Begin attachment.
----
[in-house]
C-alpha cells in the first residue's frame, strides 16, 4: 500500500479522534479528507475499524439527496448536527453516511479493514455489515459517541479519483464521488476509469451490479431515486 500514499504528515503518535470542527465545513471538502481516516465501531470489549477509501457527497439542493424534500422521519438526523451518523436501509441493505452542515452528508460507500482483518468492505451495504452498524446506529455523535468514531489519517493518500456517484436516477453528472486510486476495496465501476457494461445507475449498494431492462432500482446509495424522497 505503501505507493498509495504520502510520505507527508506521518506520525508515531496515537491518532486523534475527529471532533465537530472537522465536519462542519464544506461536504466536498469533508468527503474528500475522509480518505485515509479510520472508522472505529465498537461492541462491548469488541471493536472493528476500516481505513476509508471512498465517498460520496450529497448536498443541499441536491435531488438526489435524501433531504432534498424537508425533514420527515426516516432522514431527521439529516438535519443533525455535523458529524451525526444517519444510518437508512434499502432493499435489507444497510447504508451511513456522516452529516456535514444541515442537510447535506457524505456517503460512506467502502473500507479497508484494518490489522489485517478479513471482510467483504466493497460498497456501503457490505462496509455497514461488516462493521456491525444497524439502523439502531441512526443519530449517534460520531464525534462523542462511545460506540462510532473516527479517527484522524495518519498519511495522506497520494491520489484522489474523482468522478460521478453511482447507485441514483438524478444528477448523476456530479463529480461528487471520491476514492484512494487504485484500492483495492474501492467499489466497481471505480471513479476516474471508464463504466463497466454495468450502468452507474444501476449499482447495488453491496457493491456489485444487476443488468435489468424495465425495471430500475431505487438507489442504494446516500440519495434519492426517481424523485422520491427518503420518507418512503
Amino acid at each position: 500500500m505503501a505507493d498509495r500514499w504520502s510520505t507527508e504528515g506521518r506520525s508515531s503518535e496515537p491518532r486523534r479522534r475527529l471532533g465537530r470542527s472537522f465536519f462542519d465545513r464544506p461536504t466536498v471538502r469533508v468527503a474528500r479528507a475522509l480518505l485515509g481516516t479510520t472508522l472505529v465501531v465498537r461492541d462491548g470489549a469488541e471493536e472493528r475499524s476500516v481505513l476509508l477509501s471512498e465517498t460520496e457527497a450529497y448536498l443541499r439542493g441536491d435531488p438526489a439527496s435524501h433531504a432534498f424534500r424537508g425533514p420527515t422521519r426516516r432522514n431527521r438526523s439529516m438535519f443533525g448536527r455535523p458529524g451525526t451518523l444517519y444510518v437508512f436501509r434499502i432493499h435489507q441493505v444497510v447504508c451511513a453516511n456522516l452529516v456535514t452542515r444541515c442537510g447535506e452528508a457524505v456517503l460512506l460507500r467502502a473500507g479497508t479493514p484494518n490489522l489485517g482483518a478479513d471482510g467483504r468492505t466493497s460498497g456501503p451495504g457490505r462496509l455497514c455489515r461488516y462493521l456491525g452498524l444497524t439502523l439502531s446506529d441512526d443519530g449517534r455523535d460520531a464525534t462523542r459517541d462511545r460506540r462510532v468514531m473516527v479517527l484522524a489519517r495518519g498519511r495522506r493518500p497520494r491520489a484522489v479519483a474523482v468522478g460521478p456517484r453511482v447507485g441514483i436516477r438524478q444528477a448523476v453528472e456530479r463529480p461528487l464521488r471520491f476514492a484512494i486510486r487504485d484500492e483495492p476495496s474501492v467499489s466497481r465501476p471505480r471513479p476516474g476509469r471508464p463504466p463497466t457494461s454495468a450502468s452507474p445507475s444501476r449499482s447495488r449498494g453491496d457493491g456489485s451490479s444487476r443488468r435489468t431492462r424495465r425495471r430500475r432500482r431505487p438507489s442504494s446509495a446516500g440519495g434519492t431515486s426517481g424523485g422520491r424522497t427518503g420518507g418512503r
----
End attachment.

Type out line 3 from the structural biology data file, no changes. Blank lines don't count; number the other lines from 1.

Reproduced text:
Amino acid at each position: 500500500m505503501a505507493d498509495r500514499w504520502s510520505t507527508e504528515g506521518r506520525s508515531s503518535e496515537p491518532r486523534r479522534r475527529l471532533g465537530r470542527s472537522f465536519f462542519d465545513r464544506p461536504t466536498v471538502r469533508v468527503a474528500r479528507a475522509l480518505l485515509g481516516t479510520t472508522l472505529v465501531v465498537r461492541d462491548g470489549a469488541e471493536e472493528r475499524s476500516v481505513l476509508l477509501s471512498e465517498t460520496e457527497a450529497y448536498l443541499r439542493g441536491d435531488p438526489a439527496s435524501h433531504a432534498f424534500r424537508g425533514p420527515t422521519r426516516r432522514n431527521r438526523s439529516m438535519f443533525g448536527r455535523p458529524g451525526t451518523l444517519y444510518v437508512f436501509r434499502i432493499h435489507q441493505v444497510v447504508c451511513a453516511n456522516l452529516v456535514t452542515r444541515c442537510g447535506e452528508a457524505v456517503l460512506l460507500r467502502a473500507g479497508t479493514p484494518n490489522l489485517g482483518a478479513d471482510g467483504r468492505t466493497s460498497g456501503p451495504g457490505r462496509l455497514c455489515r461488516y462493521l456491525g452498524l444497524t439502523l439502531s446506529d441512526d443519530g449517534r455523535d460520531a464525534t462523542r459517541d462511545r460506540r462510532v468514531m473516527v479517527l484522524a489519517r495518519g498519511r495522506r493518500p497520494r491520489a484522489v479519483a474523482v468522478g460521478p456517484r453511482v447507485g441514483i436516477r438524478q444528477a448523476v453528472e456530479r463529480p461528487l464521488r471520491f476514492a484512494i486510486r487504485d484500492e483495492p476495496s474501492v467499489s466497481r465501476p471505480r471513479p476516474g476509469r471508464p463504466p463497466t457494461s454495468a450502468s452507474p445507475s444501476r449499482s447495488r449498494g453491496d457493491g456489485s451490479s444487476r443488468r435489468t431492462r424495465r425495471r430500475r432500482r431505487p438507489s442504494s446509495a446516500g440519495g434519492t431515486s426517481g424523485g422520491r424522497t427518503g420518507g418512503r